You probably take it for granted that the devices that enable our modern-day life communicate with each other by using electricity.
Either by wire or by electromagentic waves, it always comes back to an electrical signal flickering on and off and on again. But a new research project out of Stanford is experimenting with using chemicals, as opposed to electricity, to send data from one machine to the next. They’ve even managed to send a text message.
Instead of sending ones and zeros by turning a current off and on, this system sends pulses of acid (vinegar) and base (glass cleaner). The message, in binary chemical bits, travels through plastic tubes to the destination computer which tracks changes in pH levels to decipher the message.
“Every problem that we’ve addressed in traditional wireless communications over the last three or four decades is really different now because it’s a different mode of communicating,” says Andrea Goldsmith, Stanford professor of electrical engineering in a press statement. “As so, it opens up all of these new ways of thinking about the optimal way to design this type of communication system.”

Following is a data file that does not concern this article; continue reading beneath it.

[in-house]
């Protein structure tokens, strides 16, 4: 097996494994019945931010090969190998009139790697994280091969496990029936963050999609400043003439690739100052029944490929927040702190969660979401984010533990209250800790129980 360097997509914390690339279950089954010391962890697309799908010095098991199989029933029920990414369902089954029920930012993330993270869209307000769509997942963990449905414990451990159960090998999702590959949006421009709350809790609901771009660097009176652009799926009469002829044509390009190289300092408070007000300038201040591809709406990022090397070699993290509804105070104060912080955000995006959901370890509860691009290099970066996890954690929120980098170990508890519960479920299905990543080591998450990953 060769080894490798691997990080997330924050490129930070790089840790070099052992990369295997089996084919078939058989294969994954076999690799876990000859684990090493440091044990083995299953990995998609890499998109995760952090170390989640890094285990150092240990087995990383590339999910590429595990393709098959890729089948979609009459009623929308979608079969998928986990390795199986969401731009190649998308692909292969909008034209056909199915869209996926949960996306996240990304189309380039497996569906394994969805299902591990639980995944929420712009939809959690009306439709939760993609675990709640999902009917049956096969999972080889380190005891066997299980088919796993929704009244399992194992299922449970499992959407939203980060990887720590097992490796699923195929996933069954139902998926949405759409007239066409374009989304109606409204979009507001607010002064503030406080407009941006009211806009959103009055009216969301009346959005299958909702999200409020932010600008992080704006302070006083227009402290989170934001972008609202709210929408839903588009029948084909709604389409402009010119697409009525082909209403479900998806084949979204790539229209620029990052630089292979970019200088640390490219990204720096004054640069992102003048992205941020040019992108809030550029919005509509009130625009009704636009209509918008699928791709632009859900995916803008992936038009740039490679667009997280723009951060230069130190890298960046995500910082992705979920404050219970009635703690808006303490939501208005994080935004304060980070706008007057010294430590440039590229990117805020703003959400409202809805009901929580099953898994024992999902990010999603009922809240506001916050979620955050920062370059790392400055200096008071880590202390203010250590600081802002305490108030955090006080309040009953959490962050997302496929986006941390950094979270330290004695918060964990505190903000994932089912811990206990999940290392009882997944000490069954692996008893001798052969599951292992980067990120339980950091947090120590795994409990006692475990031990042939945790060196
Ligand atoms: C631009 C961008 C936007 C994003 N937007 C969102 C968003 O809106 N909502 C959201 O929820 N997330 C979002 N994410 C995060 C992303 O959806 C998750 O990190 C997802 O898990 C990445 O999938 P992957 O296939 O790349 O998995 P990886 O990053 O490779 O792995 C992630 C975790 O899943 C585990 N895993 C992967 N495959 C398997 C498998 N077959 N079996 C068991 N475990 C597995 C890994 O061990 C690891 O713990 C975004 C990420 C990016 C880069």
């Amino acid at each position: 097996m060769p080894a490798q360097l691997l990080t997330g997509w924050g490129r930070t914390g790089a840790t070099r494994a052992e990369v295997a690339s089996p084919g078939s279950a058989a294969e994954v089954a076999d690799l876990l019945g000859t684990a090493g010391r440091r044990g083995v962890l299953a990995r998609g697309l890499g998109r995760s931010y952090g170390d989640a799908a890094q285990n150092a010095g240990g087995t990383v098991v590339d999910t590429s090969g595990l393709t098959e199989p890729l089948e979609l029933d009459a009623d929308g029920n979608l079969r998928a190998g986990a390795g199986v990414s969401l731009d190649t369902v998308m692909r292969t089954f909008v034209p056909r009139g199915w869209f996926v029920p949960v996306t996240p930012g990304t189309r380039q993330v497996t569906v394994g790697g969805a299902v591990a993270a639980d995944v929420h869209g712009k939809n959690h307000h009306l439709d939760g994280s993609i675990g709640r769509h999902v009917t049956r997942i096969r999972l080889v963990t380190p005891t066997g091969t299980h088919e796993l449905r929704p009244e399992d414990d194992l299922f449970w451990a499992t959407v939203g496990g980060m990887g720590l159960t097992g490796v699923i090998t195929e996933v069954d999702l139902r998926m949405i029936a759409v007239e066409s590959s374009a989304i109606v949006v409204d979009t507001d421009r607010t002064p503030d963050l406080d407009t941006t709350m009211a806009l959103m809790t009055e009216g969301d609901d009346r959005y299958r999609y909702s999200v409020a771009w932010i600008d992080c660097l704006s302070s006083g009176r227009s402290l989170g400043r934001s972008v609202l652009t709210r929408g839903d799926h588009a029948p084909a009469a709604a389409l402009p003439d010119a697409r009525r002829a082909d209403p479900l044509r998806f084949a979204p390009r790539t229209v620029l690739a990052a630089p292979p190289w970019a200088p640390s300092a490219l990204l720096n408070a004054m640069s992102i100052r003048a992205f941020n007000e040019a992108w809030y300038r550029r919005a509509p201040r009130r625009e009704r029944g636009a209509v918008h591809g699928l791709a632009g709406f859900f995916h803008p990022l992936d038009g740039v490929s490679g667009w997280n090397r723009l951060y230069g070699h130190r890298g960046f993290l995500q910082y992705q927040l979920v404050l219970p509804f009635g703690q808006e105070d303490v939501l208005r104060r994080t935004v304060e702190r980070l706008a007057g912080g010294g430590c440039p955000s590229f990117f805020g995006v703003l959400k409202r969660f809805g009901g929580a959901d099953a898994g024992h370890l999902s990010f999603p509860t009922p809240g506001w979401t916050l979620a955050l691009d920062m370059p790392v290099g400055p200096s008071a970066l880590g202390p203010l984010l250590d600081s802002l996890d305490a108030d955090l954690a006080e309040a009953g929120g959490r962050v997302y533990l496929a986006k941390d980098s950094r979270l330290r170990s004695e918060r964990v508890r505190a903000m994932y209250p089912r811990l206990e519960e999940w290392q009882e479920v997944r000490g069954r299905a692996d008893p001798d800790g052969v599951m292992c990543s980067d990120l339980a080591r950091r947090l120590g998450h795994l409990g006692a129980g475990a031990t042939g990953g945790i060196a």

The possible applications for a stable, non-electronic messaging system are myriad. It could operate as a backup or alternate source of communication in case of a blackout, something inherently hardened to EMPs. Places where sending electric signals are difficult, like underwater, could be open for easier communication.
For the next step, Goldsmith and her fellow researchers are looking at human-based nanotechnology. Traditional communication is a problem for in-body nanotech because electronic signals don’t behave well inside the body and could cause potential organ damage. A messaging system not reliant on electricity could forego these problems altogether.
“It’s just so ‘out there,’ like science fiction,” Goldsmith says. “What are all the exciting ways that we could use this to enable communication that is impossible today? That’s what I would want someone to walk away thinking about.”
Author: David Grossman